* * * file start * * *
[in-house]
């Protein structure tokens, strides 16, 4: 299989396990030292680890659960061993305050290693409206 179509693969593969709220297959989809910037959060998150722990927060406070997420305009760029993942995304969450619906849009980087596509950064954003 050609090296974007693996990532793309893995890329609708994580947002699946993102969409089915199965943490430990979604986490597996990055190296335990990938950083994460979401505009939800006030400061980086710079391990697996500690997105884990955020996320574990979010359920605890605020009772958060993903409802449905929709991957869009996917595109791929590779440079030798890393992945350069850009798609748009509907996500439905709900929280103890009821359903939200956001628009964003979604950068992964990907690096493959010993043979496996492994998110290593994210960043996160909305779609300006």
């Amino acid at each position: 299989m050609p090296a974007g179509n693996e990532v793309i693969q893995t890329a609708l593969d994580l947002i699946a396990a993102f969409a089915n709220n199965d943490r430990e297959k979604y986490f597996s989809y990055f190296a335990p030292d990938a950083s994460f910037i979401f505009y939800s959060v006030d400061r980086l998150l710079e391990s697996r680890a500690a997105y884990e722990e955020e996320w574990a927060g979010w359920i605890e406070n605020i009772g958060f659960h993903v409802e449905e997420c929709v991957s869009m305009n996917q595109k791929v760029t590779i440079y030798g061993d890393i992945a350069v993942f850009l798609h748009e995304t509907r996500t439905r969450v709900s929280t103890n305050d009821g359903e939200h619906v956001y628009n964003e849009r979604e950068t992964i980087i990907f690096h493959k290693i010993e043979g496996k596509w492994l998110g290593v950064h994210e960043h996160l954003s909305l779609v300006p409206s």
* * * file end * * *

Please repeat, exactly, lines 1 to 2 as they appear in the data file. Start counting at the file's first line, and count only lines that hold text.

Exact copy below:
[in-house]
């Protein structure tokens, strides 16, 4: 299989396990030292680890659960061993305050290693409206 179509693969593969709220297959989809910037959060998150722990927060406070997420305009760029993942995304969450619906849009980087596509950064954003 050609090296974007693996990532793309893995890329609708994580947002699946993102969409089915199965943490430990979604986490597996990055190296335990990938950083994460979401505009939800006030400061980086710079391990697996500690997105884990955020996320574990979010359920605890605020009772958060993903409802449905929709991957869009996917595109791929590779440079030798890393992945350069850009798609748009509907996500439905709900929280103890009821359903939200956001628009964003979604950068992964990907690096493959010993043979496996492994998110290593994210960043996160909305779609300006």